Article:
The Danger of Models of Development (or, how culture really matters)

How portable are models of economic development? When people talk of the Washington Consensus or the Beijing Consensus, they are indicating a set of economic approaches toward development that include deep cultural connections. America’s approach of privatization and deregulation has brought immense prosperity to the country over the past century (even if we may have moved the edge too far in the past few years). Likewise, China’s approach to state-centered economic growth is merely an extension of an extremely long history of bureaucratic development.

One of the economic theories that have been put forward to address this is varieties of capitalism - an approach that seeks to consider countries in terms of holistic systems of production - one in which individuals interact in a system of institutions that all work together in synergy. Thus, the United States has strong patent rights, strong rule of law, entrepreneurship, libertarianism, deregulation, etc. - the change of one of which would be incompatible with the others.

The theory has many problems (namely, reverse causality), but it highlights a true danger in economic development: economies grow organically, and it is nearly impossible to graft on a new industry or approach and expect it to be successful. One only has to look at the demise of Silicon Valley clones around the world to see how difficult copying a set of economic institutions can be.

Daniel Altman (who I seem to beat up a little too much), wrote another article for Foreign Policy in which he discusses the increasing levels of human capital development in Africa. His statistics are quite interesting, but one thing I thought was interesting was the on-going comparisons to South Korea.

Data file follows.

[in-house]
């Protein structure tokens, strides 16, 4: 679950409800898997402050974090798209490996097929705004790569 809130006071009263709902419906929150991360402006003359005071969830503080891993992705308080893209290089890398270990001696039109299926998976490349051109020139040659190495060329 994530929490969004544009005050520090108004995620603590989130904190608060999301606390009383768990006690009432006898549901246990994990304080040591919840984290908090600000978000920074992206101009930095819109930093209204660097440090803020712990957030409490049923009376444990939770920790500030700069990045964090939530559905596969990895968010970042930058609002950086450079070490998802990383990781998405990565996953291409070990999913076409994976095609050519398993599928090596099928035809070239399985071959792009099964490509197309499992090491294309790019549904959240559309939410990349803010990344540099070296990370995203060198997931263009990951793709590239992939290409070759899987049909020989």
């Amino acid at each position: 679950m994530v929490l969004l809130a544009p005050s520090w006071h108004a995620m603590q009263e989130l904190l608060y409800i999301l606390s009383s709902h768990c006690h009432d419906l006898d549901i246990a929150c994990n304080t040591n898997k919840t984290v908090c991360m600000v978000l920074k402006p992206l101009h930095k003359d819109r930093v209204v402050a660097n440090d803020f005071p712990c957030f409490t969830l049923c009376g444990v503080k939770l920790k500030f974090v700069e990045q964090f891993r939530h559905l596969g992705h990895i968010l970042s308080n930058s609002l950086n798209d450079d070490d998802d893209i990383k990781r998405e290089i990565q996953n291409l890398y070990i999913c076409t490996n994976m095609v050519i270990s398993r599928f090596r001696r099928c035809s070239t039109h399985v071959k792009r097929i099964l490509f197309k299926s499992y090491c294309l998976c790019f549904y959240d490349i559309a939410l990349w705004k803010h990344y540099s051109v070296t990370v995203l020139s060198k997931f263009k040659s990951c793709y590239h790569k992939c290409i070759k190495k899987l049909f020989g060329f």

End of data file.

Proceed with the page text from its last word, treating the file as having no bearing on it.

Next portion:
For example, in overall human development as judged by the United Nations Development Program (UNDP), Madagascar now sits where the Republic of Korea did in 1980, on the cusp of its export boom. And a closer look at the data reveals many more examples of progress.

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As Korea showed starting half a century ago, vast natural resources are not a prerequisite for rapid growth. With better education and health come higher productivity, rising wages, and greater buying power. To plan for this growth, companies will need to use a long time horizon. One way to do it is by laddering the marketing of their products in parallel with increases in living standards.

We must be cautious about trying to mimic the success of one country in other parts of the world. While South Korea’s success could quite possibly be transplanted to other areas in Asia, it seems hard to believe that its approach will work well in a region as diverse and different as Africa. It is the cookie-cutter approach that I believe has most harmed development in the past, and it is the individualization of development plans that offer the most hope for a better future for humans across the world.